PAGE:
The Colorado Avalanche: News from around the NHL - April 2nd, 2014

Kirk Irwin

Chris Pronger still feels the effects of the concussion that forced him to retire.

Pronger, who took a stick to the eye from then-Toronto Maple Leafs forward Mikhail Grabovski on Oct. 24, is living in St. Louis now and working as a scout with the Flyers. The effects from that injury assured that Nov. 19, 2011 at Winnipeg would go down as his final NHL game, and some symptoms have still not gone away.

“I have them from time to time,” Pronger said. “But I’m doing pretty well. For the most part, I’m pleased with the progress. Every once in a while you take a step backwards, but things have been progressing.”

It took a long time, but St Louis scored his first goal as a Ranger.

There was hope, late, but the Canucks failed in the way that borders on humiliating.

Heading towards the midway point of third, the Canucks got a chance to tie on the power play, but could not, and immediately got the chance again, another power play. The Canucks had already ceded a short-handed breakaway on the first power play and the second time round, a poor pass by Zack Kassian in the offensive zone was intercepted and the Rangers were away, a two-on-one, and Martin St. Louis made no mistake, finally scoring his first goal as a Ranger in his 15th outing with the team.

Matt Stajan believes that being back with his team has helped him after the death of his son.

Matt Stajan credits his “second family” with helping him get through an almost incomprehensible tragedy with his first family.

“When you play hockey, there’s all these guys who you play with and it’s like your second family. Coming here with these guys, it’s been good for me,” Stajan said as his Flames prepared for the Leafs Tuesday night, almost a month after his son, Emerson, died shortly after birth in early March.

Stajan received waves of support from the NHL, players and friends as he and wife Katie dealt with the tragedy. But all professional athletes feel bound by the same unwritten code, which dictates that they return to their club within a relatively short time, even when it comes to family matters such as births and deaths.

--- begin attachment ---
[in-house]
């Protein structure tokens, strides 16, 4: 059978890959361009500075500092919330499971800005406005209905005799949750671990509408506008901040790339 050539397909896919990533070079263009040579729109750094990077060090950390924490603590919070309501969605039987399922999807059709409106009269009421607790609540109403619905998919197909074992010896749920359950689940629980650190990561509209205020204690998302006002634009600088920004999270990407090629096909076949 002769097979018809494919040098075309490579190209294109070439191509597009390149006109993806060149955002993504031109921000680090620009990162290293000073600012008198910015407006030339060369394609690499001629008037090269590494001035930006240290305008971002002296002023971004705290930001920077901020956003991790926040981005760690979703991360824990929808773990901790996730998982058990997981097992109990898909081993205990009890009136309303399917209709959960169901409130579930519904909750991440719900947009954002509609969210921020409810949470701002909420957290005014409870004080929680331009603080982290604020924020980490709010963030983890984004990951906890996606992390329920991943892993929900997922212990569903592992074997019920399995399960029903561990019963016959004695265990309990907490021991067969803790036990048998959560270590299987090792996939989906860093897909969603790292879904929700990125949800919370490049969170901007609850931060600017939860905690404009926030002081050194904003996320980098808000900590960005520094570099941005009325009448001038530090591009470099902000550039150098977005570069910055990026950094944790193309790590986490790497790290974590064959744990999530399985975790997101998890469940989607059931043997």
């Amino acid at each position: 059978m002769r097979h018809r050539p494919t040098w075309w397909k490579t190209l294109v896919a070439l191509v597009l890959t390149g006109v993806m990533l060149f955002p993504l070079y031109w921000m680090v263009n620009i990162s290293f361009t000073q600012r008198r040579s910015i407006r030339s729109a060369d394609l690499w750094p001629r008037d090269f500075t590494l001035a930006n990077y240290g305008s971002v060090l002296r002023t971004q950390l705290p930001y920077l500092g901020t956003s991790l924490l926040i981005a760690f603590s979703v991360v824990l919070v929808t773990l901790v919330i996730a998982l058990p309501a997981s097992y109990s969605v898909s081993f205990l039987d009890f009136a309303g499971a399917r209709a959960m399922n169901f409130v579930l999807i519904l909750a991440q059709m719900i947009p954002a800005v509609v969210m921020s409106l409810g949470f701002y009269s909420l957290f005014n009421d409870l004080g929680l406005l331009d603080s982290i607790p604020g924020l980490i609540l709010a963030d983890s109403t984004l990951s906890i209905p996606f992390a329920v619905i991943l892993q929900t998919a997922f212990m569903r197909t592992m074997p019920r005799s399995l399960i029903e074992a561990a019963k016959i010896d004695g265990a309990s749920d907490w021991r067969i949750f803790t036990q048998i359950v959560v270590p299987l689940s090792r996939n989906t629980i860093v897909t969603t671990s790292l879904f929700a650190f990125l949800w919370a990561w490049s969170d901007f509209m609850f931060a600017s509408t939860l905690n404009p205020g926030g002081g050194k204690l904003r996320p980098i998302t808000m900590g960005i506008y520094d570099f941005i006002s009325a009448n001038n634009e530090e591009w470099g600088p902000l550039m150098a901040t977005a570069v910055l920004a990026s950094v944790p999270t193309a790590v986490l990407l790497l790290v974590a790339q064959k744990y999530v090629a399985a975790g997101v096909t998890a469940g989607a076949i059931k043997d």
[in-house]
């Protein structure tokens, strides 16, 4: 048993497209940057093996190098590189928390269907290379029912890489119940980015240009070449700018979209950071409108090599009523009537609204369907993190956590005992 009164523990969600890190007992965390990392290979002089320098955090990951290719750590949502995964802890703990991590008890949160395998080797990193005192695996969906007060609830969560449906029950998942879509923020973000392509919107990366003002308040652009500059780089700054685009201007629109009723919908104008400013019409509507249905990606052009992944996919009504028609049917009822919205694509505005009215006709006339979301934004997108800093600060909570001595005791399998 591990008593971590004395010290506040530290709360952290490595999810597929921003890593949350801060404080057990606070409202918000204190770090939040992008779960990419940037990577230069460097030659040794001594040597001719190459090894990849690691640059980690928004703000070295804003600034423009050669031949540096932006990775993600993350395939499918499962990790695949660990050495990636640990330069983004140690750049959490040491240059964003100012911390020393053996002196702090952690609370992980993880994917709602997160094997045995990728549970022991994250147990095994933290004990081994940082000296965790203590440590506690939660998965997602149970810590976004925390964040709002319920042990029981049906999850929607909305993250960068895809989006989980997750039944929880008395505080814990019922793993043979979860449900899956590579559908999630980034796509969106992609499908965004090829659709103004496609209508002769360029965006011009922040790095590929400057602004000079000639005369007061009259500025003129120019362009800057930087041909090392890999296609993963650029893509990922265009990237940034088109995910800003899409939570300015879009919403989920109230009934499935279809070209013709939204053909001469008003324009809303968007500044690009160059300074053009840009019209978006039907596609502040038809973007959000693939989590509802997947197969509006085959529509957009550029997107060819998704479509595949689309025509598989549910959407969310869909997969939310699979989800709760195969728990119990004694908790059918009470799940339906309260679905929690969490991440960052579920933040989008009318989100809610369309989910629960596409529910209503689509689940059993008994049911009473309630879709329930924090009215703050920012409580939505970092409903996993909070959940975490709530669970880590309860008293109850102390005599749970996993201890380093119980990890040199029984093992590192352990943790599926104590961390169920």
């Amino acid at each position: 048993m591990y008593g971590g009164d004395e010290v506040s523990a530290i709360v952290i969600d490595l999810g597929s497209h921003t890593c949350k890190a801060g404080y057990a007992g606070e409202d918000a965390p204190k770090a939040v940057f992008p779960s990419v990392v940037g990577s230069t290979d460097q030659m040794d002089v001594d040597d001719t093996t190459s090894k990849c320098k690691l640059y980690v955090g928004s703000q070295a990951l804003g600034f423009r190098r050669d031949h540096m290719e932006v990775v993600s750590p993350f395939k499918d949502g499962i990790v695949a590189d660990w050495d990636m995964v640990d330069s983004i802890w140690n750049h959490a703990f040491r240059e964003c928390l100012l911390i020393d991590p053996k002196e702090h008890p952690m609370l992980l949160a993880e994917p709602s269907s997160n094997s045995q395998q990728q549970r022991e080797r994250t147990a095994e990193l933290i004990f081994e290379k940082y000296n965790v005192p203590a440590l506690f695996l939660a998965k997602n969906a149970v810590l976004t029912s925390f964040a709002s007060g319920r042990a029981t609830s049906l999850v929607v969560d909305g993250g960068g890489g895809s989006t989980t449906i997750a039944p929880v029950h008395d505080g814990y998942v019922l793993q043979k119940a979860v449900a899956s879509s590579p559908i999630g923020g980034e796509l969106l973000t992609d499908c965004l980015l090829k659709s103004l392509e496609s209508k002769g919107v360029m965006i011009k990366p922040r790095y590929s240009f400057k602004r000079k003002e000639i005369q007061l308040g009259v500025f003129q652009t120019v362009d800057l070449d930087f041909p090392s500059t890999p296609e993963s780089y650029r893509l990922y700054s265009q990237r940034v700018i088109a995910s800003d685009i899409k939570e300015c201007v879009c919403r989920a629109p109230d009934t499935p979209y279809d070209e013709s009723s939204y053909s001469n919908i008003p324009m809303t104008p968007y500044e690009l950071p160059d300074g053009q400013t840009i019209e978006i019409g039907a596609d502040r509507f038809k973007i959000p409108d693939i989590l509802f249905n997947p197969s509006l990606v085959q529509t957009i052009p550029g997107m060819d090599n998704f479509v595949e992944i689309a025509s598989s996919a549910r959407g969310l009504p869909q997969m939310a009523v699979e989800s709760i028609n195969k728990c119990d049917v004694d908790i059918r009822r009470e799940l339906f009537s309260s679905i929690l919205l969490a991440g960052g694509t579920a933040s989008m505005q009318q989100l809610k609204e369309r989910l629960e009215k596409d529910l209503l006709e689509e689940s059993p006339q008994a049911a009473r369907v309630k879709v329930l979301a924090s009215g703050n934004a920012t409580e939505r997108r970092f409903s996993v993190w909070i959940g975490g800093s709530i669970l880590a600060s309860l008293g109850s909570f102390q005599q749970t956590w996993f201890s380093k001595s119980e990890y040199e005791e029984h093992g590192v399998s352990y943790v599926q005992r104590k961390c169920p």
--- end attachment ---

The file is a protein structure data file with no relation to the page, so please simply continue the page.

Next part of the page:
Hockey players are tough. Playing with a broken foot... for a year?!

It’s a secret Hayley Wickenheiser could no longer hide.

The Canadian women’s hockey star helped Canada win gold at the Sochi Olympics despite playing with a broken foot.

The 35-year-old native of Shaunavon, Sask., was sporting a walking boot on her left foot at the Hockey Hall of Fame on Tuesday, where she was a guest speaker at the second annual Gatorade High Performance Hockey Summit.

“I’ve had a broken foot for about a year now so I’m trying to fix it,” Wickenheiser said. “I’m wearing this boot so I can avoid having that surgery, hopefully.

“I knew it was broken at the time (of the Olympics); we just found out it was a little more serious break than we thought. It was just managing the pain.”

Well, that'd be an interesting thing to see happen.

Prior to last week’s Federal Hockey League game between Dayton-Danville, the FHL had been referred to as a beer league.

It officially became a beer league last Friday during the third period of an eventual 4-0 Dayton win.

Just when it looked like Danville’s Matt Puntureri, a journeyman who once suited up for the OHL’s Oshawa Generals, and Dayton’s Jess Felton, a career minor leaguer, were about to drop the gloves, they came together for a hug.

That’s right, a hug.

Then, Puntureri pulled a beer from his shorts and began to chug.

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